Within a few minutes, my tweet had prompted sharp responses from both Nicola Smith, Head of Economic & Social Affairs at the TUC, and Neil Carberry, Director of Employment & Skills at the CBI.  This in itself was intriguing, as neither Nicola nor Neil had previously exhibited any great inclination to respond to anything I might have said or written.  But what most tickled my interest was the degree of solidarity Nicola and Neil showed in seeking to pour a large bucket of cold water over my impertinence.

Every year since 1999, the Low Pay Commission has laid waste to a small forest in producing an inch-thick report on the NWW that is read by few if any outside a small circle of NMW policy geeks (and the handful of unfortunate civil servants charged with drafting the government’s response).  In my last job I had a whole shelf of these reports, and laid across a road they would easily have stopped a marauding tank.

But have these hefty reports, and the existence of the Commission itself, done much in recent years to improve the plight of the five million or so workers in the UK economy who now languish on low pay?  The Commission is, after all, the Low Pay Commission, not the Minimum Wage Rate Commission.

Well, with all due respect to the hard work and undoubted integrity of the individual members of the Commission, I’m not sure that low paid workers have been terribly well served by the Commission in recent years.  A succession of paltry, below-inflation NMW rate increases since 2009 have resulted in an hourly rate some 45 pence below what it would be if it had risen with the cost of living since June 2010.  The critical issue of enforcement of the NMW has been woefully neglected.  And where has the Commission been in debate about the shocking growth of in-work poverty?

How dare I even think such heresy! “Over time NMW workers have done better than both inflation AND wages”, retorted Neil Carberry.  However, as the Low Pay Commission itself noted in its 2012 report, “most of the real and relative increases in the minimum wage occurred as a result of the comparatively large up-ratings from October 2001 to October 2006. Since that time, the adult rate of the minimum wage has risen more or less in line with average earnings, but has lagged price increases”.  The largest up-ratings were in 2001, 2003 and 2004, and those relative hikes were entirely justified given the excessively cautious (i.e. low) rate at which the NMW was introduced.

Nicola Smith, meanwhile, was even more extravagant about the recent influence of the Commission: “without the LPC would we even still have a NMW?”  Well, yes, I’m sure we would Nicola, as I don’t think even Nick Clegg could have convinced his MPs, let alone his party membership, to tolerate abolition of the NMW itself – always assuming that the Liberal Democrats would have needed to take such a stand.  Any mooting of abolition by deep blue Conservative ministers would have faced strong internal opposition from MPs and think tankers such as Matthew Hancock, Guy Opperman, Robert Halfon and Ryan Shorthouse.  And, as of this week, Conservative ministers and MPs of all shades of blue are madly trying to outbid each other both in their regret for their party’s past opposition to the NMW, and in their personal enthusiasm for a substantial hike (of as much as £1.00 per hour) in the NMW rate now.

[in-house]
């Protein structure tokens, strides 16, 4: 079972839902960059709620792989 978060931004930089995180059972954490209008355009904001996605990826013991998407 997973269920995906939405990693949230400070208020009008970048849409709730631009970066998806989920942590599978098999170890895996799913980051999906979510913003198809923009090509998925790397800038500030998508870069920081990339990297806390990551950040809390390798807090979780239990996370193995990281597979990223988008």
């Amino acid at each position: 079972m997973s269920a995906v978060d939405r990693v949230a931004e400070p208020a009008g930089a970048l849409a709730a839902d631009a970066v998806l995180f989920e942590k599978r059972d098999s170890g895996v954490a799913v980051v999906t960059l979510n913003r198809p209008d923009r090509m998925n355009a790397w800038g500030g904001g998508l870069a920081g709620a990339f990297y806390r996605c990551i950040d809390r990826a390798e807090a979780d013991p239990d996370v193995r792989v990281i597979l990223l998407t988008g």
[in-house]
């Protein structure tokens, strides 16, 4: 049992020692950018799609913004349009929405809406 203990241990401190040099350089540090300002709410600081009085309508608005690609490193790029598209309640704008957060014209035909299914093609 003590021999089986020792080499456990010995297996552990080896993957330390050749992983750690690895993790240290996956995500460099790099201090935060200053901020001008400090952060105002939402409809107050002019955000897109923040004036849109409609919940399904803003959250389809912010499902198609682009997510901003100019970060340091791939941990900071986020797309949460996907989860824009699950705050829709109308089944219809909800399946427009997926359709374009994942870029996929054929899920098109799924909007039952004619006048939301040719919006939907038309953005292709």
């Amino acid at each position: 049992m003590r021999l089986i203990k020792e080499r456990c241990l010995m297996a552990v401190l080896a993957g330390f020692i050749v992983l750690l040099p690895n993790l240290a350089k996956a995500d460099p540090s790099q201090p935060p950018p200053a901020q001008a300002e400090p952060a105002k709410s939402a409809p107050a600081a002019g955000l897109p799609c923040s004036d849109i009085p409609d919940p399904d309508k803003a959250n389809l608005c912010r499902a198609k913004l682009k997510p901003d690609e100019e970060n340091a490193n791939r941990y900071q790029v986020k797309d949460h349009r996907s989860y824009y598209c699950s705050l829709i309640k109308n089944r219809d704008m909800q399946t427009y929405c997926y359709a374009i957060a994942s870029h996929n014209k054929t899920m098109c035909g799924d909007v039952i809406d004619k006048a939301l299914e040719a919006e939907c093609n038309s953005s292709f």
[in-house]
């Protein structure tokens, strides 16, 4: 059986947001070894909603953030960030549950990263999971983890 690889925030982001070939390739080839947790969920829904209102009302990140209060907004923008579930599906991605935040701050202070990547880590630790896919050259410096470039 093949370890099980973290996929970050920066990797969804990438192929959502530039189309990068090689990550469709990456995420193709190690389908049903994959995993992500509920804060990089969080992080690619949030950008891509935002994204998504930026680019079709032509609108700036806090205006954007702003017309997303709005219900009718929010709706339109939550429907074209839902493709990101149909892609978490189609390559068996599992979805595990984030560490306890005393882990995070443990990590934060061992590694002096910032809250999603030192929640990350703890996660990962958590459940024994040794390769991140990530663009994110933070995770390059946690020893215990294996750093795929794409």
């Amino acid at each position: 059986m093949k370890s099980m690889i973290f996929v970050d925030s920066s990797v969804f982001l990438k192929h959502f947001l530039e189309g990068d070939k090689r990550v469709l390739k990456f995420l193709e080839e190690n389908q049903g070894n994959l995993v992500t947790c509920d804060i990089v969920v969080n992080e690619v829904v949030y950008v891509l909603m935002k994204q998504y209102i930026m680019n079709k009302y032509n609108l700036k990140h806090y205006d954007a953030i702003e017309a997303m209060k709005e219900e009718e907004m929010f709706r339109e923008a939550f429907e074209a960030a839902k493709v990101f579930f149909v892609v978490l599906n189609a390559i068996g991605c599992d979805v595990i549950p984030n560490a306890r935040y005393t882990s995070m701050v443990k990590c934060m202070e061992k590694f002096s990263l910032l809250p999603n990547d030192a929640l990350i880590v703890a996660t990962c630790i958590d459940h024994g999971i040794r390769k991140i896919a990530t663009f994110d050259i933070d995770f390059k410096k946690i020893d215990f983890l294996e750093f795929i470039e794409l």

So, given where we are now, with all three main parties scrabbling to position themselves as the shoutiest champion of the NMW, what are the “very big risks to ending the Commission approach” that so alarm the TUC and CBI?  Apart from, that is, the terrible risk of the TUC and the CBI having a tad less direct influence on government policy.

Well, I’m not sure that I can see any significant risks. The Commission and its plodding, bipartisan approach were products of the excessive caution and timidity of the first New Labour government in relation to any policy that might possibly fetter corporate power.  And, in the early years of the NMW, that approach undoubtedly served a valuable function: to take the politics out of the NMW whilst it bedded in.

But to my mind the NMW is now safely cemented into the UK’s labour market policy architecture.  In the words of the Conservative pressure group, Bright Blue, “there is now a strong academic consensus that a sensible minimum wage does not cause unemployment.  Firms adapt well: reducing profits or pay differentials, or boosting productivity”.  And, armed with data, analysis and advice from civil servants, advisory bodies and political advisers, our elected politicians routinely take positions on, and make decisions about, any number of economic issues at least as consequential as what the NMW rate should be.  In short, the Low Pay Commission has – just like the Happy Days of my youth and Sherlock last weekend – jumped the shark.

It’s time to put politics back into the National Minimum Wage.